Mike Bartlett's chilling Contractions, now making its US premiere at Studio 2nd Stage (a division of Studio Theatre), takes on a subject matter that's often been the focus of plays, movies, and television shows - office politics in large for-profit corporations - and makes the expected rather unexpected. What could have been just another comedic play about an office romance gone wrong quickly becomes one that presents audiences with a heightened reality, which the playwright uses to examine questions of privacy invasion and just how far is too far when it comes to how members of management control what their subordinates do on and off the job. Original, compelling, creative, and witty, Bartlett's slightly absurdist tale (albeit one with threads of reality) is brought to life by a strong creative team and cast at Studio Theatre.
Initially, we meet the cold and calculating unnamed Manager (Holly Twyford) in a sterile, white, and modern conference room (designed by Luciana Stecconi) with institutional lighting (Colin K. Bills) from which the sounds (designed by James Bigbee Garver) of a typical office can be heard. She has called her new eager sales employee, Emma (Alyssa Wilmoth-Keegan), into the room to have a discussion about her relationships with her co-workers - particularly whether those relationships skew toward the sexual or romantic variety, which would be a violation of her employment contract. This process is repeated more than once and eventually it comes to light that Emma is in a relationship with a co-worker, Darren (who is never seen). Comedic scenes ensue as Emma describes the nature of the relationship to her superior. Eventually, the powerful Manager employs quantitative analysis to determine the proper course of action to deal with the situation (send Darren to another location), which, based on her calculations, she concludes is temporary. The relationship does not end as mathematically forecasted and the discussions of what to do with the offending Emma (who now has a child with Darren) take a dark turn. A struggle between the powerful and the powerless - and the controlling and the controlled - quickly escalates into an unfathomable situation and the ending is one that's certainly unexpected.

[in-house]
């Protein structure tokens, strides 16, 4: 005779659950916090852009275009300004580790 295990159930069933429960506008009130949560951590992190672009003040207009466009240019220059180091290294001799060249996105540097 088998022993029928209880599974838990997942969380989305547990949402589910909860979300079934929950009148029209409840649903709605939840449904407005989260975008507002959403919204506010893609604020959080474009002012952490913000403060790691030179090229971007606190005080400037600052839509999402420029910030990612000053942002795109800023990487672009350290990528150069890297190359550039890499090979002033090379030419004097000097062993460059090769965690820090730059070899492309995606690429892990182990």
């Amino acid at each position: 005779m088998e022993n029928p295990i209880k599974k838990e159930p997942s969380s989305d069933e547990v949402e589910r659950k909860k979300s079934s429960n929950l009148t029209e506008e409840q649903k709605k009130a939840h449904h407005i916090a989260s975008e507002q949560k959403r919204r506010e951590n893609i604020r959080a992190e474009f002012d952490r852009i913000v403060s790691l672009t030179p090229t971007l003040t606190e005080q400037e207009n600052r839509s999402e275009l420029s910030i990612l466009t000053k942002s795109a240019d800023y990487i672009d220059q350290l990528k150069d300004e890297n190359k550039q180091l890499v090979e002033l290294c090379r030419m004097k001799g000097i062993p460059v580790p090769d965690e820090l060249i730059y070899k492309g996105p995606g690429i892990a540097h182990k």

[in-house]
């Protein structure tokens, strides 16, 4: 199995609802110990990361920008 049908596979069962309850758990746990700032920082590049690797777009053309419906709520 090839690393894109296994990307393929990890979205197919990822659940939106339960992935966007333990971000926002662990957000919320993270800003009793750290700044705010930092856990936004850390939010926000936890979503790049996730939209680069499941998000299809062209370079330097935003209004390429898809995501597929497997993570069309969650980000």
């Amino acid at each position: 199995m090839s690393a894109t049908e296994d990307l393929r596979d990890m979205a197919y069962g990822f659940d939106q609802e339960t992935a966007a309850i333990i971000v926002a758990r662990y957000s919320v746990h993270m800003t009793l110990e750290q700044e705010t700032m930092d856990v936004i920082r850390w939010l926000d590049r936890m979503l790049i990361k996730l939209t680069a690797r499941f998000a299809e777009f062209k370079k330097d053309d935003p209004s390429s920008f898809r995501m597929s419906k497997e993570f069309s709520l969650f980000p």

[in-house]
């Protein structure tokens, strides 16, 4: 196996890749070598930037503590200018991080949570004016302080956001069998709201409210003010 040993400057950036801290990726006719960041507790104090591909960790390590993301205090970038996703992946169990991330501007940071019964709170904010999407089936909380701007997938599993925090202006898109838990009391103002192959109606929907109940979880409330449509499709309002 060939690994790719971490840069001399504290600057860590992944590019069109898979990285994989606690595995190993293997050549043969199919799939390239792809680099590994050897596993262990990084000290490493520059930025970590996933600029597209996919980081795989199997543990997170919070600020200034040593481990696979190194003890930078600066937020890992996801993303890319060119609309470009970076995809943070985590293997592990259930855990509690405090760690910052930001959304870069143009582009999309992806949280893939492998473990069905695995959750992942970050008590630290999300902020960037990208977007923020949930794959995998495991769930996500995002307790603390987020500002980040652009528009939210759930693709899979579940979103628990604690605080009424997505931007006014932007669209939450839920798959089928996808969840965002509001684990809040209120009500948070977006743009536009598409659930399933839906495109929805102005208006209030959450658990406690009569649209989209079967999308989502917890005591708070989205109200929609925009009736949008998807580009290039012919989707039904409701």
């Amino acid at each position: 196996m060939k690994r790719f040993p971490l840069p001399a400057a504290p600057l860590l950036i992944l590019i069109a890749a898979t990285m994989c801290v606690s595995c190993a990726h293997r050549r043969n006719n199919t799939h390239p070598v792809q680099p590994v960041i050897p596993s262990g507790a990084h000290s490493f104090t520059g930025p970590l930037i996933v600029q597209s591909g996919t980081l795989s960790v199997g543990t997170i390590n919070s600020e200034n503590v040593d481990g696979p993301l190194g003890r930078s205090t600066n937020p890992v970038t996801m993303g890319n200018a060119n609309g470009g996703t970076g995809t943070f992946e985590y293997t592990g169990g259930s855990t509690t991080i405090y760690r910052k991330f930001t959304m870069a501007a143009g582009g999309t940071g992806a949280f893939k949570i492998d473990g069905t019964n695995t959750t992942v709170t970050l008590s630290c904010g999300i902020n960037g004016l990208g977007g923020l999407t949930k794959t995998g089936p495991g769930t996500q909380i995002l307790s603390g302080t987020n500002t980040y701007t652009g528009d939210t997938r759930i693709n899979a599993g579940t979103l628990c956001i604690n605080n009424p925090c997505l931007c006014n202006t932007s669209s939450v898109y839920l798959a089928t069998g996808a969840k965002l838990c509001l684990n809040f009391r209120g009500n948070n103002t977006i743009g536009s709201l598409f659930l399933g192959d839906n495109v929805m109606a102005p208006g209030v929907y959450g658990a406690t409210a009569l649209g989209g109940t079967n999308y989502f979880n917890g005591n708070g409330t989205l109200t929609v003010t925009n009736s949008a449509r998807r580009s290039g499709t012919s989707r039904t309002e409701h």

Bartlett's satirical script is one that uses an initially common situation - a meeting between a manager and a subordinate - to examine a variety of psychosocial issues at play in modern employment situations. Although privacy issues are central to the discussion, they are not the only ones explored - others include gender equality, the issue of wellness/well-being in the workplace (the question of whose well-being, in particular, is protected), and the appropriate uses of power (including 'sticks' and 'carrots') to achieve a business goal. The strength within the script lies in the fact that he's able to explore all of these issues seamlessly in a case study of sorts without appearing like he's thrown in every issue 'but the kitchen sink.' Likewise, although the piece was most certainly developed with an agenda in mind, but the playwright's craft is such that the agenda does not overpower the telling of the story although it does drive it. Story-telling is not sacrificed, which in the end, makes for good theatre.
Despite the strength of the script, it's likely that it would not have the impact it does in the hands of a lesser director and cast. Under the nearly impeccable direction of Duncan Macmillan, Twyford and Wilmoth-Keegan handle the fine lines between comedy and drama and realism and camp in the play. Twyford, who is quite possibly one of the most skilled actresses in DC, is remarkably stoic, detached, and calculating as the 'any woman' Manager. The fact that she never shows any emotion - except for a hint of self-reflection in a crucial scene near the end of the play - is a testament to her skill. Much like the suit (designed by Brandee Mathies) she wears through all of her meetings with Emma, the Manager never changes. Holly Twyford's performance is the definition of complete consistency. In contrast, Wilmoth-Keegan is tasked with embodying a character that is put through the emotional ringer and, as such, delivers a bravely human performance that necessarily runs the emotional gamut, but is never overplayed. As Emma grasps with seemingly unimaginable obstacles, her appearance and inner-spirit are deeply affected and, through both verbal and non-verbal cues, Ms. Wilmoth-Keegan beautifully captures her demise and, incidentally, her 'recovery.' Collectively, these two skilled actresses give local audiences what equates to a masterclass in acting - the way that they play off one another is quite exquisite.